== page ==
Next month, the United Methodist Church will meet in St. Louis to vote on what is being billed as the One Church Plan, a comprehensive measure recommended by the Council of Bishops that would revise their Book of Discipline. The revision would include instructions for celebrating same-sex marriages and ordaining openly LGBT clergy. The revision would also include conscience protections for conferences (outside the US), clergy, and laypersons who object to such practices. One church, two views of marriage. Only time will tell how long this unity on the basis of theological diversity will hold.
Reading through the document report itself is an exercise in patience—both enduring the length and the theological gymnastics. Consider this working proposal for a new definition of marriage in the Book of Discipline (underlined portions are proposed additions, struck out portions are proposed deletions):
“Marriage—We affirm the sanctity of the monogamous marriage covenant that is expressed in love, mutual support, personal commitment, and shared fidelity, traditionally understood as a union of one man and one woman.
between a man and a woman. We believe that God’s blessing rests upon such marriage, whether or not there are children of the union. We reject social norms that assume different standards for women than for men in marriage. Where laws in civil society define marriage as union between two adults, no United Methodist clergy shall be required to celebrate or bless a same-sex union. We support laws in civil society that define marriage as the union of one man and one woman.”
A few things immediately jump out. Why the new insistence on “monogamy” as constituent of marriage? If you can no longer define marriage according to nature, as between one man and one woman, then the naturally restrictive, complementary binary (one man and one woman) is no longer implicit. The binary must be made explicit. But it is arbitrary now.
What prevents this new line in the sand from suffering the same fate as “between a man and a woman” and “We support laws in civil society that define marriage as the union of one man and one woman”? Doesn’t this new definition exclude the UMC polyamorists, some of whom would be implicitly included under the “B” (bisexual) of any LGBT accommodation, in whose name this is being proposed in the first place?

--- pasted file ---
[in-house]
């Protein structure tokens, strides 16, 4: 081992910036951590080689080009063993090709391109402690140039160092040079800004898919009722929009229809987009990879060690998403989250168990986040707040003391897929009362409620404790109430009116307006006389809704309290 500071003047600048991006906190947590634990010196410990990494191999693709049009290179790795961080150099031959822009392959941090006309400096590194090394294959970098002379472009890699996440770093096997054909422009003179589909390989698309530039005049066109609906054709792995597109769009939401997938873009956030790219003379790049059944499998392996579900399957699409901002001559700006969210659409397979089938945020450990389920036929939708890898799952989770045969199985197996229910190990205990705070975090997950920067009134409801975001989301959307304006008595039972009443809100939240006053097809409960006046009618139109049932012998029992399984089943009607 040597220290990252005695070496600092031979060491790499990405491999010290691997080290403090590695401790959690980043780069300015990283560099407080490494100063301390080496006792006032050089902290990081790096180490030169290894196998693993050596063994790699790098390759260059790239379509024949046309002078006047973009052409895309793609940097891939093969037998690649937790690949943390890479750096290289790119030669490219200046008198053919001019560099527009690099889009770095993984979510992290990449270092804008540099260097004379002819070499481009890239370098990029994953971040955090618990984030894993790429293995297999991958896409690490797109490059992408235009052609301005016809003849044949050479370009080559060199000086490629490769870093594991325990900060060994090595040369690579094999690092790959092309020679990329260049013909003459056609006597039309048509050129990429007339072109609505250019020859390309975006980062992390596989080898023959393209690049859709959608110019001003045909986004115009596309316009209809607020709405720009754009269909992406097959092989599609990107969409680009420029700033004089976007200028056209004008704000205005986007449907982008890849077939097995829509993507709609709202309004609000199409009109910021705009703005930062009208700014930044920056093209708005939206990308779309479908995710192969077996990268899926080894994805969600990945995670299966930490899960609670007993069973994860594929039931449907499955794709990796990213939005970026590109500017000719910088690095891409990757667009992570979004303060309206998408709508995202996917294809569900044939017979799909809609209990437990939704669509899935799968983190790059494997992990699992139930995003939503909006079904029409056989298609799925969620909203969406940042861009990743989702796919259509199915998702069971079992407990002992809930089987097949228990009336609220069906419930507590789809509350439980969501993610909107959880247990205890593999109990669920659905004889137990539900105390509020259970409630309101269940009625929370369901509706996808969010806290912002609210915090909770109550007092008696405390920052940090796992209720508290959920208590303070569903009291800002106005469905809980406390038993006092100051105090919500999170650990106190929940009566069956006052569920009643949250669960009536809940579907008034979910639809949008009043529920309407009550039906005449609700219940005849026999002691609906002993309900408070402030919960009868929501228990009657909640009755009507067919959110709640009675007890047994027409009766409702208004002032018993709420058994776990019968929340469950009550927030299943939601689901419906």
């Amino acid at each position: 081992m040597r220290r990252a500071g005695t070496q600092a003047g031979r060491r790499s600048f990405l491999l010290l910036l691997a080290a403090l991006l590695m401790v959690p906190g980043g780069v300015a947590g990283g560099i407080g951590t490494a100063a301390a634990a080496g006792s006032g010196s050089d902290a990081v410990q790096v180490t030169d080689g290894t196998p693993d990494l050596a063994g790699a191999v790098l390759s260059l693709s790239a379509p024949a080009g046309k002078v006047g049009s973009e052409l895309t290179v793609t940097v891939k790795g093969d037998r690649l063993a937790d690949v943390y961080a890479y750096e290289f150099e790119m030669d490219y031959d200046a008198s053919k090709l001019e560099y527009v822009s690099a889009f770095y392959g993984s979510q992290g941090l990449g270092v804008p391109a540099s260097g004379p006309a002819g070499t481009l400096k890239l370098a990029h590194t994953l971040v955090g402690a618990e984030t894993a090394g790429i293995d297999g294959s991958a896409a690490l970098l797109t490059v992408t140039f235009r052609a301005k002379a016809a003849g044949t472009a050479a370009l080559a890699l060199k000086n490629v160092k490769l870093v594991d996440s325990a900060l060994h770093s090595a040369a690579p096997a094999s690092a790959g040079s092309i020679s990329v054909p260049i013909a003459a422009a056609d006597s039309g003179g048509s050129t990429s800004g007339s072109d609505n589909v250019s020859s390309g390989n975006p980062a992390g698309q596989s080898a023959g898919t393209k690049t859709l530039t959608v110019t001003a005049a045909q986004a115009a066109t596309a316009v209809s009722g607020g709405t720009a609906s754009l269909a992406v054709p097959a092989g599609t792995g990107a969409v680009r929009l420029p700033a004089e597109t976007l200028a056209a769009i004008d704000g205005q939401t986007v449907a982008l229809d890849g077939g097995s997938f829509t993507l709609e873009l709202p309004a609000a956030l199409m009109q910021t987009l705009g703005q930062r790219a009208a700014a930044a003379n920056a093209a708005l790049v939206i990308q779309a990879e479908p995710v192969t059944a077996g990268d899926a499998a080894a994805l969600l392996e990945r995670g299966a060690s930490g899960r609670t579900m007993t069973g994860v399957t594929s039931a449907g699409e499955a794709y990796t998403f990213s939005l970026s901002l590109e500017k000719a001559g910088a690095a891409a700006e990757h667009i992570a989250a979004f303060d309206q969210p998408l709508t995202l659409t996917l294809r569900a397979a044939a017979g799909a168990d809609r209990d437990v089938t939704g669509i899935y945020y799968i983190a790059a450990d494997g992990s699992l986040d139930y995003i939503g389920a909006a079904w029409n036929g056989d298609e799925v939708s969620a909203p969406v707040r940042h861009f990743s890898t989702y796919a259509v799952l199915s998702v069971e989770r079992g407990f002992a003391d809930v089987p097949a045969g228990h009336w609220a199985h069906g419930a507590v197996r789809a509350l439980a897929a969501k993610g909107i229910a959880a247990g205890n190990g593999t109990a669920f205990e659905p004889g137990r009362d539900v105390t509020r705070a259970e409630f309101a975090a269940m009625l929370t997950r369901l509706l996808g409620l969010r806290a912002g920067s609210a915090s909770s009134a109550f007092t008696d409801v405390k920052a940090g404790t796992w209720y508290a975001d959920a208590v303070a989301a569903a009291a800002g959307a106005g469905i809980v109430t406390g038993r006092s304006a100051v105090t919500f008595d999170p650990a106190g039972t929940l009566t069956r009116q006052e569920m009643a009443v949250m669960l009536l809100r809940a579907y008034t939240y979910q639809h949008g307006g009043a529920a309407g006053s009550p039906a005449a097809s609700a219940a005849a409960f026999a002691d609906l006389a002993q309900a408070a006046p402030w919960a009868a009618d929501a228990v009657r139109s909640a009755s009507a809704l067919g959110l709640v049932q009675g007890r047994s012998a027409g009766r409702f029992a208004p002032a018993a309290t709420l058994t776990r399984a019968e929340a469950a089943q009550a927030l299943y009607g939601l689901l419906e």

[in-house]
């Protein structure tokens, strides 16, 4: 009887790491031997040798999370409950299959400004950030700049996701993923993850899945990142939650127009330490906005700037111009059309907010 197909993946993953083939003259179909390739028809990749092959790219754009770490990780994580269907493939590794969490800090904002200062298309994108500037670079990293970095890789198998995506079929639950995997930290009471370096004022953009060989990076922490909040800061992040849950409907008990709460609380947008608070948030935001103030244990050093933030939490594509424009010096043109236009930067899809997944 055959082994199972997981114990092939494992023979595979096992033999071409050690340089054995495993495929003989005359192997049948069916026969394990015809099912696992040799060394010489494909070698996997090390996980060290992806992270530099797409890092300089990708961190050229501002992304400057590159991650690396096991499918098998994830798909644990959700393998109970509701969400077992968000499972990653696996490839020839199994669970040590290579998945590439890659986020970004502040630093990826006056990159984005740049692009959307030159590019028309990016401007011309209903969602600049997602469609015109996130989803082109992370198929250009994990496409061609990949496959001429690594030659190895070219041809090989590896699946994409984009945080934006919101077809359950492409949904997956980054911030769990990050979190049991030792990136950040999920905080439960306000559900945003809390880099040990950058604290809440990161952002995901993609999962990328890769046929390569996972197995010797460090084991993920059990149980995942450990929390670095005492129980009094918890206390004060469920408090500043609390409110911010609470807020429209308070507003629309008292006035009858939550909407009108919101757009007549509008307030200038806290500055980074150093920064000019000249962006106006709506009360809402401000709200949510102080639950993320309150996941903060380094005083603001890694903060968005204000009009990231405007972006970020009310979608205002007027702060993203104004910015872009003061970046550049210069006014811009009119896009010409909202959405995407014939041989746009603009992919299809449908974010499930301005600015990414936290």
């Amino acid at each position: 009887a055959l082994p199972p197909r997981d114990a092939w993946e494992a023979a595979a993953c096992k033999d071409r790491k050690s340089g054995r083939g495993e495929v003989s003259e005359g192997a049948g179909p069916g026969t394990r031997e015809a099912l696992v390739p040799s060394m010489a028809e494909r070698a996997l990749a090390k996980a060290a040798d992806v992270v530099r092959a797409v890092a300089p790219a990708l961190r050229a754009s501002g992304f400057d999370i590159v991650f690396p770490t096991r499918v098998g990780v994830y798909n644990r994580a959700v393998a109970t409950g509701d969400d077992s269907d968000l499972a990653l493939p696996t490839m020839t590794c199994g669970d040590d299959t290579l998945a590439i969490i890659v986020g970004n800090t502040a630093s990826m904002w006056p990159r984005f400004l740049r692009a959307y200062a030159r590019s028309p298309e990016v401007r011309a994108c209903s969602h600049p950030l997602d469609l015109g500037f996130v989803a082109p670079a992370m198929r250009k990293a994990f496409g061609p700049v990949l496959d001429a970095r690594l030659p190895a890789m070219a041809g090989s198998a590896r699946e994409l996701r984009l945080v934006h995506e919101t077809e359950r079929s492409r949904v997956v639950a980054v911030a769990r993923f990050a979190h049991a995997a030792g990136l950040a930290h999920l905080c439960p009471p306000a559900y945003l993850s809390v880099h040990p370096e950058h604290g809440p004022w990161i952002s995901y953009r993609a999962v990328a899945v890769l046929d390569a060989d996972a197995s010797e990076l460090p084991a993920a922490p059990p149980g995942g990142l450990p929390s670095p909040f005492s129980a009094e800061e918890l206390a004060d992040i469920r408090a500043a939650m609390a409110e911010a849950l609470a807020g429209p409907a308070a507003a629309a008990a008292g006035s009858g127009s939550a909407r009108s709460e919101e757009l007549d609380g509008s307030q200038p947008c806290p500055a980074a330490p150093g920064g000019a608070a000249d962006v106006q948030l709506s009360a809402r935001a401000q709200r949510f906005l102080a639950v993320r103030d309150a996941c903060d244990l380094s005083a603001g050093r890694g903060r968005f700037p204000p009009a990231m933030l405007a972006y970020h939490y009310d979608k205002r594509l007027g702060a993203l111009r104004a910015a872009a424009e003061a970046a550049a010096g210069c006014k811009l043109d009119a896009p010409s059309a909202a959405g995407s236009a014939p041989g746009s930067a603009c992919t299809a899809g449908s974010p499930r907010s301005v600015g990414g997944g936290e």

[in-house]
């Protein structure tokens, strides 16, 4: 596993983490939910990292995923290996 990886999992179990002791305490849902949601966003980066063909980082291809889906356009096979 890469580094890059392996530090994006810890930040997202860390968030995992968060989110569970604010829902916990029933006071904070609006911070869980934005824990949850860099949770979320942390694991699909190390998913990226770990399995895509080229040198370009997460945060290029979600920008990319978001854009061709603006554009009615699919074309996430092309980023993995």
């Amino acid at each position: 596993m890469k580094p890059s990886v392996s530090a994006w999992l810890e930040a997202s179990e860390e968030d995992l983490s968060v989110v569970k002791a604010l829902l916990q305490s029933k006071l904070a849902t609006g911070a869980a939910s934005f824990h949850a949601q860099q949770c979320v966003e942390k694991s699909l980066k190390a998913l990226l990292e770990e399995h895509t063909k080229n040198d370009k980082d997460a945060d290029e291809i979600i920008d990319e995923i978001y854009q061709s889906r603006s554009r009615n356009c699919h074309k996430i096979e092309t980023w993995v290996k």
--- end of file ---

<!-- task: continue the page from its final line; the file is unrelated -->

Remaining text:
Elsewhere, the report assures the UMC that the One Church Plan “affirms clear teaching [sic] of the bible that promiscuity, whether among persons who are straight or gay, is neither a healthy nor a holy lifestyle.” I am interested in learning more about the hermeneutic that finds this notion of promiscuity more clearly prohibited than homosexuality in the Bible.
Finally, I do not know the history of the clause, “We reject social norms that assume different standards for women than for men in marriage,” or the extent of its meaning and implications in the UMC (personally, I think it is poorly worded if it is trying to abolish male headship in the home), but it is telling that this is not a new addition with this revision. That ship has already sailed, and following in its wake is a new cultural accommodation frigate.
For as many years as our organization has existed, CBMW has been making the argument that the issue of men’s and women’s roles in the home and the church is directly related to the issue of upholding a biblical sexuality. In 1990, John Piper made this point explicitly in Recovering Biblical Manhood and Womanhood when he wrote,
“[W]e believe that the feminist minimization of sexual role differentiation contributes to the confusion of sexual identity that, especially in second and third generations, gives rise to more homosexuality in society.”
“To us it is increasingly and painfully clear that Biblical feminism is an unwitting partner in unravelling the fabric of complementary manhood and womanhood that provides the foundation not only for Biblical marriage and Biblical church order, but also for heterosexuality itself” (RBMW, pp. 75, 76).